• If you're refering to the number of PASSes and FAILs on the summary page --- these numbers are nearly meaningless, just like the cpanrating stars or the number of open RT tickets.
          • Those numbers are quite meaningful to large set of people unable to reliable judge the code themselves. They use results like 100% PASS as a guide of it they can trust the code to work in some random place.

            • People really choose a CPAN distribution based on a single number?
              • Pretend you're not an expert Perl contributor for ten minutes. Imagine that someone told you to find an XML module for Perl from the CPAN. You shuffle through several dozen pages of search results and read the distribution pages. Some of them have a big red "CPAN TESTERS SAYS THIS CODE GETS A FAIL!!!" notice.

                How many non-experts are going to dig into matrices of platform combinations and bleadperl patchlevels to realize that, oh, you can't rearrange the struct members between a PV and a PVMG and retain s

          • Why publish meaningless data?

            • It's just a teaser. If it's 100% PASS, then I don't need to look at the results. If not, then I can look at the matrix and see if there are patterns. Or dive deeper into the results.
  • Yes I get it. You don't like it. You've bitched about it all over the place. I get the message. Instead trying to beat the hell out of me, perhaps you can help fix it.

    Do I really deserve this public thrashing?

    Stop and think for a moment. Would you be so ready to fix problems within your code when someone is persistently telling you how crap you are for not fixing their specific problem?

    • You wouldn't believe the amount of crap I get about some of the stuff Strawberry does that people want changed.

      And yes, I'm trying to fix it.

      Also, I deeply grateful for the stuff you in particular have done to fix the problem on the places you control. You've probably done more to fix this problem than anyone.

  • Your argument may or may not have merit, but PDF::API2 is a terrible example to make your point.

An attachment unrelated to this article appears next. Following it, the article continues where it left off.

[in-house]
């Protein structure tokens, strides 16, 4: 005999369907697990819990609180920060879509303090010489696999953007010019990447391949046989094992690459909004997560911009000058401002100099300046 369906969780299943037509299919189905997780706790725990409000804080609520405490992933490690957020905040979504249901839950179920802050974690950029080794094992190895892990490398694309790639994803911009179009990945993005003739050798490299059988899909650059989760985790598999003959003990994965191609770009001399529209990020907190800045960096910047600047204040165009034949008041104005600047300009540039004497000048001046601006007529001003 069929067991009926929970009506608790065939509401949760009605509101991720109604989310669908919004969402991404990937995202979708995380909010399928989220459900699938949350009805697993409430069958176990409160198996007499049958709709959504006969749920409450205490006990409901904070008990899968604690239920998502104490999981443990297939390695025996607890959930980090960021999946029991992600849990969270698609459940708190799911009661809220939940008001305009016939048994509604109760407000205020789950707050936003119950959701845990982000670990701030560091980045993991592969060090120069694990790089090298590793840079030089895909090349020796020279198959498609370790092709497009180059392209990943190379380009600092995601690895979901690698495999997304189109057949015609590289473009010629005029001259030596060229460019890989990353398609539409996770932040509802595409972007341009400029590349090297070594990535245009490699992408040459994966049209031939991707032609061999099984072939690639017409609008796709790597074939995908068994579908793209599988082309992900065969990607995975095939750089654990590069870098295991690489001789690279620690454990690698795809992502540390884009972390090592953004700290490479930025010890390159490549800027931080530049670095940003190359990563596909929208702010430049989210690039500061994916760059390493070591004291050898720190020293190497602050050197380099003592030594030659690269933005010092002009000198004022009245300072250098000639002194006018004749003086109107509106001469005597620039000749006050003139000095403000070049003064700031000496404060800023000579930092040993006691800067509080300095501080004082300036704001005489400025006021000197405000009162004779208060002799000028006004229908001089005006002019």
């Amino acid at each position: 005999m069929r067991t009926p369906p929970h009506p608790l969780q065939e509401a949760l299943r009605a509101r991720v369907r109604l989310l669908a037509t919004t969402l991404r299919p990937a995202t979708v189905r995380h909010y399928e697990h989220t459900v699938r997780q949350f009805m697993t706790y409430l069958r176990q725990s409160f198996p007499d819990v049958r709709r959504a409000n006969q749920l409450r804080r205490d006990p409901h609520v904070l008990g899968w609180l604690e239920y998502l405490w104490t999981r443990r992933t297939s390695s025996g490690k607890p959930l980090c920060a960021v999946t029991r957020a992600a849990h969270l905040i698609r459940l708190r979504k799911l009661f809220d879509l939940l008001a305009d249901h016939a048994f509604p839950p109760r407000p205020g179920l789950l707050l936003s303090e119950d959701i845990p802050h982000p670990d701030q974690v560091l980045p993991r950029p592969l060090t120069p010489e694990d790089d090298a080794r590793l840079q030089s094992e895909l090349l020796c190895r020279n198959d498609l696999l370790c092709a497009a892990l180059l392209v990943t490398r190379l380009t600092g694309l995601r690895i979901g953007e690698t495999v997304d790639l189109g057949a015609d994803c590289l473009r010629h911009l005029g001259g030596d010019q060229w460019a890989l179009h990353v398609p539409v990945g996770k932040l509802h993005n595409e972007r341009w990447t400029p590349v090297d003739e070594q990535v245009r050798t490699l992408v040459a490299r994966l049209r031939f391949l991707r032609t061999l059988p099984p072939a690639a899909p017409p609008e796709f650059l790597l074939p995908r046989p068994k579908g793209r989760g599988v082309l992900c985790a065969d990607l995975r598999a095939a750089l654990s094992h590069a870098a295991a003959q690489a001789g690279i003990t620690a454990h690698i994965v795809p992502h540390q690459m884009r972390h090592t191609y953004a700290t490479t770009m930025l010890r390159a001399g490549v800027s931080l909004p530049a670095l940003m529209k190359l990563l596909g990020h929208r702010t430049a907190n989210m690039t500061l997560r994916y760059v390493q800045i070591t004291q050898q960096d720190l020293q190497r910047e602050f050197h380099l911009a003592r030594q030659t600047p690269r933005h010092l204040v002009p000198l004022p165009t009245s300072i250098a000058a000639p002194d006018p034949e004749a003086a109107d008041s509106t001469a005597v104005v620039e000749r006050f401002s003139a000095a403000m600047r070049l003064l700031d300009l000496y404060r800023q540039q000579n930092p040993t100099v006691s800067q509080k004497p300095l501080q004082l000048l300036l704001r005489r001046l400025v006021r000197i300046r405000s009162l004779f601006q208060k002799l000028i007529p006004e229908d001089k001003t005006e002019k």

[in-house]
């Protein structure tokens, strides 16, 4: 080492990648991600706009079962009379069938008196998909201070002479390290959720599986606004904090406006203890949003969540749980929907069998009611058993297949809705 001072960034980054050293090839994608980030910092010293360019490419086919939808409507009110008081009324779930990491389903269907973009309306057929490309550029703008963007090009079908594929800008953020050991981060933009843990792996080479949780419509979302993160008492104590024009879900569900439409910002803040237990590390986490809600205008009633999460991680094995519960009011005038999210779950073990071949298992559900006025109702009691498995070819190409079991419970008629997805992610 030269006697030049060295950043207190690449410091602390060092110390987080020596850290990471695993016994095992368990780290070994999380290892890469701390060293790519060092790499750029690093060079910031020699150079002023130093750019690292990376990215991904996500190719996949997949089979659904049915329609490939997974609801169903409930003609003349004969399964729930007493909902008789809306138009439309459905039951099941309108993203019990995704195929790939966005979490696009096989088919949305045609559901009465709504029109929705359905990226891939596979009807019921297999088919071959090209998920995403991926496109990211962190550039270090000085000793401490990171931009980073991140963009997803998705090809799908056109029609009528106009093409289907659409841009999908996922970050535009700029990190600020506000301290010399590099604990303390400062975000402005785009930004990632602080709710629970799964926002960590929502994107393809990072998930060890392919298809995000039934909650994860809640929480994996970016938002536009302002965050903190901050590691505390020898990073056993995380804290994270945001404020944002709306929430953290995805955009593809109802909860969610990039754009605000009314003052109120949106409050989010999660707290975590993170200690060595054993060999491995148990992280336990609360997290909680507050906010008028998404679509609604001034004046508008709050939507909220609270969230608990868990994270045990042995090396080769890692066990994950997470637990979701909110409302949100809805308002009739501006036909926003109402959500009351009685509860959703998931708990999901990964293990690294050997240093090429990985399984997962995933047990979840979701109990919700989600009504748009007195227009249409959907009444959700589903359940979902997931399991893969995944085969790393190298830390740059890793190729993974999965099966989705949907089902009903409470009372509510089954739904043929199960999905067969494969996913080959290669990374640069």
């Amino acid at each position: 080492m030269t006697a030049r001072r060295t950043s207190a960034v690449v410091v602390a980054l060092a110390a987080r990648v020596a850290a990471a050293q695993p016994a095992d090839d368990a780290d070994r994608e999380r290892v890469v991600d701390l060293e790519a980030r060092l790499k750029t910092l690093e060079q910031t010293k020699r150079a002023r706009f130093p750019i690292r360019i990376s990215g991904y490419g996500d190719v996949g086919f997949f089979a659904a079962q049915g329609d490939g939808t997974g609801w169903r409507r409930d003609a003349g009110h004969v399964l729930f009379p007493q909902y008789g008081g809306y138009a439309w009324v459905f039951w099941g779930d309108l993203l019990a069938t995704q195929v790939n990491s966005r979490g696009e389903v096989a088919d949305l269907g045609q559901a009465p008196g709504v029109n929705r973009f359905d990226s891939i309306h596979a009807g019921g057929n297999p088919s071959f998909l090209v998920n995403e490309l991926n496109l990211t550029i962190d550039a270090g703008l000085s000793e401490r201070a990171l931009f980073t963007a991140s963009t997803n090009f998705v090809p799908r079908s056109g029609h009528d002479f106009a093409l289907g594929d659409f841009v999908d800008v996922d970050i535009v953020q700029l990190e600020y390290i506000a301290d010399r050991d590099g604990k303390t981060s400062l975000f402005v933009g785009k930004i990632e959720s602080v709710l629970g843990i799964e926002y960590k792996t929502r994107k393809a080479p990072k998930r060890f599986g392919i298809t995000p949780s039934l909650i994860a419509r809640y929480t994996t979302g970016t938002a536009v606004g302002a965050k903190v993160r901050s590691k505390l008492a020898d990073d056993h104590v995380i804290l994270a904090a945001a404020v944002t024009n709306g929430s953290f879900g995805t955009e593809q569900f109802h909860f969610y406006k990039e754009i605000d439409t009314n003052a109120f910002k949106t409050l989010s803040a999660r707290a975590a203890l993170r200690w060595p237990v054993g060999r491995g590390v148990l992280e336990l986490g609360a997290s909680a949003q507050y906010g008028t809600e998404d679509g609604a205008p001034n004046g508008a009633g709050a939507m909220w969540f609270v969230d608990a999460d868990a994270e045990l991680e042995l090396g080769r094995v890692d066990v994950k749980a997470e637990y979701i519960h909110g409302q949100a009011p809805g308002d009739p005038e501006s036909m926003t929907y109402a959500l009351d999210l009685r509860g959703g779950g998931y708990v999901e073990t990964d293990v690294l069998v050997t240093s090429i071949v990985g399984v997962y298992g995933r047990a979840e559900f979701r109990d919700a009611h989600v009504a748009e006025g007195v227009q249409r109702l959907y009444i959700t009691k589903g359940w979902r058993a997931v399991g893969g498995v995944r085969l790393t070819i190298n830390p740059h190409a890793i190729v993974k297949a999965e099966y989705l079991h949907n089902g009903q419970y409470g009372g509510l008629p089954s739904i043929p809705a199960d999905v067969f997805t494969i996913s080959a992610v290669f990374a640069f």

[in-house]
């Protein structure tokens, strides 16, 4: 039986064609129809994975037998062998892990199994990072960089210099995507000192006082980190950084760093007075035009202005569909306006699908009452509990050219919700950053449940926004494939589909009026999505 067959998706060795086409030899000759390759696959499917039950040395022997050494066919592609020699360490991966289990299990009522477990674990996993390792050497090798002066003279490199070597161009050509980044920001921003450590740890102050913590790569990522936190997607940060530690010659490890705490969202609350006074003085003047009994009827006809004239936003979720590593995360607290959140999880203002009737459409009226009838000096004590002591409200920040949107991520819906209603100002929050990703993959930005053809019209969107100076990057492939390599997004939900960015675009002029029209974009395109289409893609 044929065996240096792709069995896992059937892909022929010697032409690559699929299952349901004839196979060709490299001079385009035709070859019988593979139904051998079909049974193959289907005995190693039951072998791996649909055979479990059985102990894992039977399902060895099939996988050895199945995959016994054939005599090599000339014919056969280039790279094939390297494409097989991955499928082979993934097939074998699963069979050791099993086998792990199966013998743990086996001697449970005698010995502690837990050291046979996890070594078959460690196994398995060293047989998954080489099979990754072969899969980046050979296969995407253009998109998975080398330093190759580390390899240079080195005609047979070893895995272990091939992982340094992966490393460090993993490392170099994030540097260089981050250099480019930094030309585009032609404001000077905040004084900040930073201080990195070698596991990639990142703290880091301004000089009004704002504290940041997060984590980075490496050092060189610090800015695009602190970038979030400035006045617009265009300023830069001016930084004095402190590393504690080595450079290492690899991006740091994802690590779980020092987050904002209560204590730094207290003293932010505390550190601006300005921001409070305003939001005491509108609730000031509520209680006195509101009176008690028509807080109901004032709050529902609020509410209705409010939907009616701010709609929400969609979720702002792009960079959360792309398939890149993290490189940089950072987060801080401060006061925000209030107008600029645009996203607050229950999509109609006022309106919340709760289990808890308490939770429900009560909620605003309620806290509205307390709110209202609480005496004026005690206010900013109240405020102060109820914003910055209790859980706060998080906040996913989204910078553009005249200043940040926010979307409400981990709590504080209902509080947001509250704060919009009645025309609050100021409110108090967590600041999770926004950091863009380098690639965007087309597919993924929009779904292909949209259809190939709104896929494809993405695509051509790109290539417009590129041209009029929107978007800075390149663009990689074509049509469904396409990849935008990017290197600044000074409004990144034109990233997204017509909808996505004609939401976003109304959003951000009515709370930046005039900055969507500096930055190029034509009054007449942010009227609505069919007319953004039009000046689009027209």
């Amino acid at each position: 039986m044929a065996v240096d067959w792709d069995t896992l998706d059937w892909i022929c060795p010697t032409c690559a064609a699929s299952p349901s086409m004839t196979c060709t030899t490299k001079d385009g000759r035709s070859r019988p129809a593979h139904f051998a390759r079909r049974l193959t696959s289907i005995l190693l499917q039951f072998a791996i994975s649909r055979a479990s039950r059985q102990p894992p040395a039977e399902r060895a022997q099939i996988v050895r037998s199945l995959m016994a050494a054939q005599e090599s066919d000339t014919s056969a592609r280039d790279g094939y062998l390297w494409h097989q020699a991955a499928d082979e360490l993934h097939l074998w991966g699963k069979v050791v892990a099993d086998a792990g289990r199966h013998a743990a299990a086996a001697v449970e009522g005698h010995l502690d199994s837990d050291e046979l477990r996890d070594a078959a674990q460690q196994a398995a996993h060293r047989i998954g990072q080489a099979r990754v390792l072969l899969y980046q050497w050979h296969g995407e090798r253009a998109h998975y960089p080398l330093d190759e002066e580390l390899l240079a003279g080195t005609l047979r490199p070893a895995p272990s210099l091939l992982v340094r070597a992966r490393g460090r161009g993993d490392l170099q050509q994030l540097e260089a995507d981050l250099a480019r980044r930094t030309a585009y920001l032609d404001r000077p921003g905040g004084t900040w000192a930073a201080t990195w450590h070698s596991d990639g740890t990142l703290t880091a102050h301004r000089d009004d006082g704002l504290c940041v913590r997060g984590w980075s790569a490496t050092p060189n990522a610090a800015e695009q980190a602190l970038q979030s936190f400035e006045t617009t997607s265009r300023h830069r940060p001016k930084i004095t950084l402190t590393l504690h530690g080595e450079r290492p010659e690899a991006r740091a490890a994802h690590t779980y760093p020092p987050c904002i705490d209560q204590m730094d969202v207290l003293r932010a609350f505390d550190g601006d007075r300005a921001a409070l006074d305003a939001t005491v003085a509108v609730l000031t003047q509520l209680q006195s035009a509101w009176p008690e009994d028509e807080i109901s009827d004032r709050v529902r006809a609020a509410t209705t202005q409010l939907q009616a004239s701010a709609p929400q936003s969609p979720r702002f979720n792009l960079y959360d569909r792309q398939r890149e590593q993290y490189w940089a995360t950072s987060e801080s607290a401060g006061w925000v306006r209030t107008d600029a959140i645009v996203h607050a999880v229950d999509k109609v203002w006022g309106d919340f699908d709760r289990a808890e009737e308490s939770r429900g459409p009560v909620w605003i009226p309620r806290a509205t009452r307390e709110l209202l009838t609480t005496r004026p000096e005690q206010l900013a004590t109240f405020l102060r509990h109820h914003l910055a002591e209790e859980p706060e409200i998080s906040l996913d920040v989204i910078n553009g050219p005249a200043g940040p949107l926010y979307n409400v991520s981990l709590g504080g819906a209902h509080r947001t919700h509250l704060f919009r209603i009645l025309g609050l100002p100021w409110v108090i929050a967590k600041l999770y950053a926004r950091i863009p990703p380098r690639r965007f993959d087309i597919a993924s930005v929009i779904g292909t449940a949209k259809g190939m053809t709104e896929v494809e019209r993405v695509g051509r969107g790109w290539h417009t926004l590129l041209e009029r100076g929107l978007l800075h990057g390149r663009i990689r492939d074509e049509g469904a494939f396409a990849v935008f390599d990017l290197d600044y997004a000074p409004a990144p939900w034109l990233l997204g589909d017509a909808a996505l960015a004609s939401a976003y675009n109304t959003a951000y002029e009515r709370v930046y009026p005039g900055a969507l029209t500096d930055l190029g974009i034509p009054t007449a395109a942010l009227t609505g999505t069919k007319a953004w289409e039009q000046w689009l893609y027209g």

Have you looked in the t/ directory of PDF::API2? Here, I'll save you the time:

    use Test;
    BEGIN { plan tests => 1 }
    use PDF::API2; ok(1);

    With no unit tests, a PASS is meaningless. Only a FAIL has any meaning at all.

    That said, I think PDF::API2 is good code and Fredo has been remarkably responsive in my experience, but my own not-really-competing CAM::PDF [cpan.org] library has unit tests with code coverage over 50% --

    • True that, but the sheer percentage of FAILs all of which are on non-prod environments provides an excellent visual example.

    • Also, alas, we're doing PDF creation, and we've implemented pretty much an entire graphic design environment, with box geometry model and a ton of other crazy stuff.

      PDF::API2 is the only thing we've found with enough features and control over the generation of the PDF content.

      The old system this replaced used to use PDFLib, but it's not good enough any longer.

      We'll probably end up contributing patches and improvements to PDF::API2, rather than switching.

  • I could agree about the reports for 5.11.0. These can be neglected for some time. I cannot agree about the reports for 5.10.x. So if you look at the filtered reports for 5.10.0 [radzeit.de], then it's clear that PDF-API2's test suite is broken with every perl-5.10.1-tobe. And what did you do about it? Where's the report in the PDF-API2 RT queue? Where's the report on perl5-porters? If nobody takes action, then 5.10.1 will come out, PDF-API2 will be broken and you have to switch to another PDF module.

    I think you could